First of all there's a lot of misunderstanding about filing extensions. Many people think that by simply sending in an extension-Form 4868 for the IRS-they are off the hook for filing and paying their tax bill. Here is what the IRS specifically states about extensions: "Form 4868 does not extend the time to pay taxes. If you do not pay the amount due by the regular due date, you will owe interest. You may also be charged penalties."
Most last-minute filers don't know that if you don't owe any federal taxes, then you don't need to file an extension. But, you may still owe the state and should file an extension with it. Unfortunately, all too many actors don't even know how much money they received throughout the year, let alone if they owe taxes on that income.
Actors have different income sources that almost certainly change from year to year. What held true last year has little bearing on this year's return. You may have had more 1099 (non-taxed) income, or perhaps you booked a commercial that ran like gangbusters. That brings me to the other, even bigger difference you will see from one year to the next-withholding.
Just because one payroll company withheld enough tax last year doesn't mean they will do it the same way this year or that your combined income hasn't moved you into a higher tax bracket. Though most theatrical (TV and film) work is withheld sufficiently, commercial payroll companies usually under-withhold. We've had clients who've earned $100,000 from commercials but found out the hard way that little or nothing from that income was withheld for federal taxes. They may owe $20,000-just to the IRS, not including possible state and city obligations.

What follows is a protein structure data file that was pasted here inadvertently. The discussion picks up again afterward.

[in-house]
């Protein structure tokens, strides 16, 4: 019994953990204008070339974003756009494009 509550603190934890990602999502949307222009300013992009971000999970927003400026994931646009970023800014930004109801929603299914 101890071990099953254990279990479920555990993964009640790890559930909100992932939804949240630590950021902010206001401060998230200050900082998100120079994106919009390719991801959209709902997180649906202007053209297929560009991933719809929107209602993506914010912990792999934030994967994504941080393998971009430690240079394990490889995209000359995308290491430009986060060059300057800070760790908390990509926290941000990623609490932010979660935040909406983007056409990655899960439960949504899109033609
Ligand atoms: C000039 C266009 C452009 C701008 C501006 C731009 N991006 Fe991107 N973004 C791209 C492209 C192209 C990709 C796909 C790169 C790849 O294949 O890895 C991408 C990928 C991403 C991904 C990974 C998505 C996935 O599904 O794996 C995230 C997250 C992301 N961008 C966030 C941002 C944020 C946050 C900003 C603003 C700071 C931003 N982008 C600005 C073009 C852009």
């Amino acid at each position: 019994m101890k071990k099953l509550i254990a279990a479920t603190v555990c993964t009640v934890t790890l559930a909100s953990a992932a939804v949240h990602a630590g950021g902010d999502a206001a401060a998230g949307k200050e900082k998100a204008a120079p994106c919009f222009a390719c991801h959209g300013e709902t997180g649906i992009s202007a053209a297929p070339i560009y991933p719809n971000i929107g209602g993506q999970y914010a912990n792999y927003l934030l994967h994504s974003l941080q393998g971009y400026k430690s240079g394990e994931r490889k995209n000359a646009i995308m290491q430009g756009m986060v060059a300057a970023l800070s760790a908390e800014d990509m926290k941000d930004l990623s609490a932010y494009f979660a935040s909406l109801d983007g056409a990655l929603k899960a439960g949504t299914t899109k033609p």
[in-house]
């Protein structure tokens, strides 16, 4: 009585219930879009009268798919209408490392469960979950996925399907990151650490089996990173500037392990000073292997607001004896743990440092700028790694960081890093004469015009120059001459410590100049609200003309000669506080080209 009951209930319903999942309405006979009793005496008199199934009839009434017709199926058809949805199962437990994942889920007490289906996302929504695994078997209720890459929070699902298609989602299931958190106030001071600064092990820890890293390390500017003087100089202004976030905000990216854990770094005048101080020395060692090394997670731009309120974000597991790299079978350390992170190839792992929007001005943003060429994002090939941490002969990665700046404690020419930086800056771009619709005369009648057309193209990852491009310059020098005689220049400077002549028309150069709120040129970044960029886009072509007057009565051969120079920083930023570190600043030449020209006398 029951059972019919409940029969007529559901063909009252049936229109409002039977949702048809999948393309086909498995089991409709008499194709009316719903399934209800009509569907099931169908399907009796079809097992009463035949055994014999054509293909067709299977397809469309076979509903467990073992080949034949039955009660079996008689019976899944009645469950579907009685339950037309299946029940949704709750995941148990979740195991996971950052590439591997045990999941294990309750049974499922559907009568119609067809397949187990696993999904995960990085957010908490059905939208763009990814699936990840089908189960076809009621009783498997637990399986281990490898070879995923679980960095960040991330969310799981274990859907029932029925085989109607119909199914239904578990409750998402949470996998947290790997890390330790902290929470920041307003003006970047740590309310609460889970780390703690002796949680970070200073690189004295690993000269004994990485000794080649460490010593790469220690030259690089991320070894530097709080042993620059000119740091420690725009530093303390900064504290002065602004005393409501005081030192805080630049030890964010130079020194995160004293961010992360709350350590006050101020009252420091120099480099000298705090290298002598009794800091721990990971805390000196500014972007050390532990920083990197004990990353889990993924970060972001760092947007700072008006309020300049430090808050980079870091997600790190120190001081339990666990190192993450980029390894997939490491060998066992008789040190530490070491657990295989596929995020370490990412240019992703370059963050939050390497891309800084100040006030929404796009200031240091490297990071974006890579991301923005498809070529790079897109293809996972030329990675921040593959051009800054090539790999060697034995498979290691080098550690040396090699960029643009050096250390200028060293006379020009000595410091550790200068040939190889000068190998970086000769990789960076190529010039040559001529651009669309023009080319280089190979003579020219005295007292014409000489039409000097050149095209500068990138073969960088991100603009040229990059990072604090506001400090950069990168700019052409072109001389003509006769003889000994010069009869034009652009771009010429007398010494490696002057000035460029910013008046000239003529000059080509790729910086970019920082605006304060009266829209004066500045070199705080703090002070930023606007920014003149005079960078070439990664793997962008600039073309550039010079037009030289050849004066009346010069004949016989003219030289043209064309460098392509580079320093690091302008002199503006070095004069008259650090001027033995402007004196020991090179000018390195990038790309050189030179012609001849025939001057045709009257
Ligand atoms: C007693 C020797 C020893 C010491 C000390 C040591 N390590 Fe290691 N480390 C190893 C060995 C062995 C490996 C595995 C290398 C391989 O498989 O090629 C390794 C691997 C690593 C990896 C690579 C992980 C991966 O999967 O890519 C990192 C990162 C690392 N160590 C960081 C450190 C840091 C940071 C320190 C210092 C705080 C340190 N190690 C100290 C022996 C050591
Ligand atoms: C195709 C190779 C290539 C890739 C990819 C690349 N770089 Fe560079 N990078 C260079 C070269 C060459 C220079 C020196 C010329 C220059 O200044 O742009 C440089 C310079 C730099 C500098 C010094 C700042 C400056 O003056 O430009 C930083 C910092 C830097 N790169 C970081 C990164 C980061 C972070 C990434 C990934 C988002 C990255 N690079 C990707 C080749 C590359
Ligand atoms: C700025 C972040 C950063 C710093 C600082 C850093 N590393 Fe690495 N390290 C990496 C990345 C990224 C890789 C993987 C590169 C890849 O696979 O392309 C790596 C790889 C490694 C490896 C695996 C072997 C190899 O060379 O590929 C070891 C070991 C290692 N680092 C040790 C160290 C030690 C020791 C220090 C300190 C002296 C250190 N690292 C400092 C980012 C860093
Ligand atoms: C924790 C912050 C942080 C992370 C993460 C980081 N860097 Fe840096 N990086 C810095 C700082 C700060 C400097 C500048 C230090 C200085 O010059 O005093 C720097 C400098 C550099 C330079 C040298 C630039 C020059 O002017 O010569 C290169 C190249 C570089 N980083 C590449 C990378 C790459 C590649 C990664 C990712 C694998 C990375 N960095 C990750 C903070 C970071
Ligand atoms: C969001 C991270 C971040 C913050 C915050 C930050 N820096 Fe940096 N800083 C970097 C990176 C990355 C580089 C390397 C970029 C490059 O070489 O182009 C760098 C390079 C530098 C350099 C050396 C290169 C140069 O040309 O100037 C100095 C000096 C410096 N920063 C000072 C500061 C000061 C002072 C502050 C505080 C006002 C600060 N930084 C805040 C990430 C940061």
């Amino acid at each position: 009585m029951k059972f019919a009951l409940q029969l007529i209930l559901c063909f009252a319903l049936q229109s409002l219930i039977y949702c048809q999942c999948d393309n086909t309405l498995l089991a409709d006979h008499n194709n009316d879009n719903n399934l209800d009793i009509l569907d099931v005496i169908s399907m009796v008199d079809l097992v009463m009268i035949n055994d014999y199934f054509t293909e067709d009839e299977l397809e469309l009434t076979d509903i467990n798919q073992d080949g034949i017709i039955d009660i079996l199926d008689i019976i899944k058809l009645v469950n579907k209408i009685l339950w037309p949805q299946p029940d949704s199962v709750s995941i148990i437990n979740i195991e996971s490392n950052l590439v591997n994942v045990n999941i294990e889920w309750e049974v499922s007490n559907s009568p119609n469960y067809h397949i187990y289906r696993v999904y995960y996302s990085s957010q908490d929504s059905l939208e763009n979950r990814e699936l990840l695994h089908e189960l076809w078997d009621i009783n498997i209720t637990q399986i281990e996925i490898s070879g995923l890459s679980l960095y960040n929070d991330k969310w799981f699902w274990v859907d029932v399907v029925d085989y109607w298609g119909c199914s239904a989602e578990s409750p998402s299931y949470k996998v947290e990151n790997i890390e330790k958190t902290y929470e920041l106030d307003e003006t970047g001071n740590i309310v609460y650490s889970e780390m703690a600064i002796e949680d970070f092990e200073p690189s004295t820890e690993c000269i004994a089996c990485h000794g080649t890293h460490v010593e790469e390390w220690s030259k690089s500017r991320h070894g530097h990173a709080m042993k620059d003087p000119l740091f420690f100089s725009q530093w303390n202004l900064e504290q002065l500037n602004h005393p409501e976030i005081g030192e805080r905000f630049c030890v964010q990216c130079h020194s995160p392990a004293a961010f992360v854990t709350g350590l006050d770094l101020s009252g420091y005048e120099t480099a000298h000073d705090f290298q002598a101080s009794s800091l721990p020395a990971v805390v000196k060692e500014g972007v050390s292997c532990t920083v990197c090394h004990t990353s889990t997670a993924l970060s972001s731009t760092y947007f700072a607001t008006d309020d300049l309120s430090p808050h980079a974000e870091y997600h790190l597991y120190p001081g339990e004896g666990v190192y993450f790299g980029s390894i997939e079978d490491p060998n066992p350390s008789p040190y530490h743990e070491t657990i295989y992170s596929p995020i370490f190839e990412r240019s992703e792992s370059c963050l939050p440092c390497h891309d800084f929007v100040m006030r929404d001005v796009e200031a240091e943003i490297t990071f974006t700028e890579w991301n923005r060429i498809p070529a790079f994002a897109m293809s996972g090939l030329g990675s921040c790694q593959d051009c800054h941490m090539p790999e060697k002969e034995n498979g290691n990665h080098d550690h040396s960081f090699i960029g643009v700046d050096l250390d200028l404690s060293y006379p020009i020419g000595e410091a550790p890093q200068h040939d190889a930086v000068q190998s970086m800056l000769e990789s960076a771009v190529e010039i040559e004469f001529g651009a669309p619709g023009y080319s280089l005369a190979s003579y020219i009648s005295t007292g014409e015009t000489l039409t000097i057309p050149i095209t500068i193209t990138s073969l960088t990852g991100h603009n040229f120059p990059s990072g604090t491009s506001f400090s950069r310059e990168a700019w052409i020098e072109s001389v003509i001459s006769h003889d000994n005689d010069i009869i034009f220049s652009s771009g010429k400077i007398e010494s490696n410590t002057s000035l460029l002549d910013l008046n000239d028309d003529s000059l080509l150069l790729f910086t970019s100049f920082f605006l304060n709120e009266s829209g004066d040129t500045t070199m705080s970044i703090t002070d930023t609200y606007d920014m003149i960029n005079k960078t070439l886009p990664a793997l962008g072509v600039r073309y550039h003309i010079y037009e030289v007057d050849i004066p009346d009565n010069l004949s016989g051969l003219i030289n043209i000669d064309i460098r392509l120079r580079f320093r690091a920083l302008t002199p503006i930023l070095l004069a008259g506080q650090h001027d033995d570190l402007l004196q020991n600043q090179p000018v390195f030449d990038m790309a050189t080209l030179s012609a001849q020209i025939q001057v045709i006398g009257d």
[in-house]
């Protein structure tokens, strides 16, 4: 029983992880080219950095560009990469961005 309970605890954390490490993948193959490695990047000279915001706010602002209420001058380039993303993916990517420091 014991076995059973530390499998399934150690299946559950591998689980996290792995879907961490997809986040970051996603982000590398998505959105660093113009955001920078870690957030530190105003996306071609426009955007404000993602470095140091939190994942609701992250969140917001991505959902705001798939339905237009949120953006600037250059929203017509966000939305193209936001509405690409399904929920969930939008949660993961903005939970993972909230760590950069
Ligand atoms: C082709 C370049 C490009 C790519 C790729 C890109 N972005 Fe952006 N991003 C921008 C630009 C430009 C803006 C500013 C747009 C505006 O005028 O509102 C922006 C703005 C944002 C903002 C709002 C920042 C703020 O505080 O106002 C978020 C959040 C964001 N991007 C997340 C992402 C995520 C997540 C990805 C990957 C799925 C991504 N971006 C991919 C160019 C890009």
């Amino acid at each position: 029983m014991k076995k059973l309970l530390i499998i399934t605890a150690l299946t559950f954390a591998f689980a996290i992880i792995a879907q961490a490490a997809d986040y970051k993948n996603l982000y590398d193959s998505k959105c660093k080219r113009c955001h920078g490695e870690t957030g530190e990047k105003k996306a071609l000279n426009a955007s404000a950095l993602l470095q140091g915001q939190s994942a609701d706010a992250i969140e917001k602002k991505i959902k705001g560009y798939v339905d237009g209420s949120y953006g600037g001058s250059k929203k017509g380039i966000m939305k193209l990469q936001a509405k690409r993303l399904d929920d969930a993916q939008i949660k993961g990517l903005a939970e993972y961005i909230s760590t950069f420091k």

Because our income and expenses are so different from year to year, if you haven't reconciled your income with your expenses, how can you possibly know if what was withheld is even close to what you need?
So if you think that simply filing an extension gets you a reprieve from having to get all your tax information together, you may be sadly mistaken. The bottom line is, you usually have to do all the work of preparing your return just to be able to fill out the extension forms accurately.
Although a late-payment penalty may not be charged if you have reasonable cause, to the IRS "reasonable cause" is when "at least 90 percent of your actual 2011 tax liability is paid before the regular due date of your return through withholding, estimated tax payments, or payments made with Form 4868."
The late-payment penalty-on top of the interest that you will owe-is usually half of 1 percent of any tax not paid by the April deadline. It is charged for each month or part of a month the tax is unpaid. The maximum penalty is 25 percent.
Clearly you should just get your shit together, get to your tax preparer with all of your tax forms and expenses clearly categorized, and get your taxes filed.